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August 7, 2018

3 Questions with Viki Harrison of Common Cause

3 Questions with Viki Harrison of Common Cause

August 7, 2018
Published By American Promise

Recently, we’ve been asking citizen leaders from across the country why they support the 28th Amendment to get big money out of politics. While varied, the responses boil down to making our elected officials accountable to voters, not wealthy donors and dark money groups.

In this Q&A, American Promise Political Director, Ben Gubits, talks with Viki Harrison, recently named Director of State Operations for National Common Cause, a partner organization of American Promise. Before taking on this national leadership position, Viki had been the Executive Director of Common Cause New Mexico, where she shepherded the organization from a single-staffed office to a robust full time, two-person organization with contract organizers and researchers on various campaigns.

Under Harrison’s leadership, CCNM passed resolutions against Citizens United, advanced voter registration, campaign finance reforms, and overhauled state ethics. She has built successful lobbying campaigns, election protection programs, local ballot measures, published research and reports, and created coalitions for democracy at the state and local levels.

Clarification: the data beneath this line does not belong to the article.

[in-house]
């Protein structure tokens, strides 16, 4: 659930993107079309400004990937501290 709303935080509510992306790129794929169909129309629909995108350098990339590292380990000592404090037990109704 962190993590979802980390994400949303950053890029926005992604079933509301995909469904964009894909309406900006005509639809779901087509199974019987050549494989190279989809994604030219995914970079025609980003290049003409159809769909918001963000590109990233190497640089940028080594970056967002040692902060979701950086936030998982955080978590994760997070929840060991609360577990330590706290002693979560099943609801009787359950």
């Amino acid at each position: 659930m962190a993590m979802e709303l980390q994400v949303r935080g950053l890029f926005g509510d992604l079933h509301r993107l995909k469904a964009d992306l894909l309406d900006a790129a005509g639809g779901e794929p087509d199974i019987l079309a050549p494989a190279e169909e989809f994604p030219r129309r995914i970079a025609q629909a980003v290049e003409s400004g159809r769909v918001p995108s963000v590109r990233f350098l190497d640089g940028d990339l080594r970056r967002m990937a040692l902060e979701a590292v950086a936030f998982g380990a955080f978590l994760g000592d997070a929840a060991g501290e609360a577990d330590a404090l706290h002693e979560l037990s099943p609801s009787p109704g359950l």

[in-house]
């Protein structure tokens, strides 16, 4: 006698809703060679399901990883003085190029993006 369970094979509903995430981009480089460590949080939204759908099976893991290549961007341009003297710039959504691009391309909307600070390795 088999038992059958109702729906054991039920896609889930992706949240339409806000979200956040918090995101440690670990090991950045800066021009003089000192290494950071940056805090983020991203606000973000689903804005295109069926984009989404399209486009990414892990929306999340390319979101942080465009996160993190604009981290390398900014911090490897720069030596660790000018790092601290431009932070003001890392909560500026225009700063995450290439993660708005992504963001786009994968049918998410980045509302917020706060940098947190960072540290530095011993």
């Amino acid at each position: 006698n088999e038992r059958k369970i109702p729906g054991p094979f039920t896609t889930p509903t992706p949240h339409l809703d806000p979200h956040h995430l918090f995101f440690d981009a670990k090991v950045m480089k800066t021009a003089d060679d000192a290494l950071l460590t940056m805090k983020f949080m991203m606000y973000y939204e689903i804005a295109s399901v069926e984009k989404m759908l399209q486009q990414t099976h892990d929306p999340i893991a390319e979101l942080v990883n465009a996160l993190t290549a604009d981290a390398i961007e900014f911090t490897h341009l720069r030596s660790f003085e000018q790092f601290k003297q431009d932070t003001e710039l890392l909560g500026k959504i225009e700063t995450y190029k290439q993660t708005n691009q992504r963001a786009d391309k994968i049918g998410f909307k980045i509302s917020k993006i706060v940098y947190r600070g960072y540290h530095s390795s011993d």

Ben Gubits: What issues do you want to solve by getting big money out of politics?

Viki Harrison: Our republican democracy only works if the people are involved in each step of the process–getting big money out of politics is crucial to helping us engage the American public and seeing real reform pass at the national, state and local level.

BG: What excites you most about the future of America where we the people govern, not big money and special interests?

VH: I am most excited about seeing a true representation of the American public in elected office–which can happen with campaign finance reform at every level. When our elected officials come from our communities and truly look out for our best interests, we will see policies passed in Congress and statehouses around the country that help, not hurt, us.

BG: What do you love most about where you live?

VH: I am fortunate enough to live in New Mexico, just outside of Albuquerque, where I have been for the last 24 years. The people are what I love the most, hands down—it’s such a caring and vibrant community. The green chile isn’t bad either!

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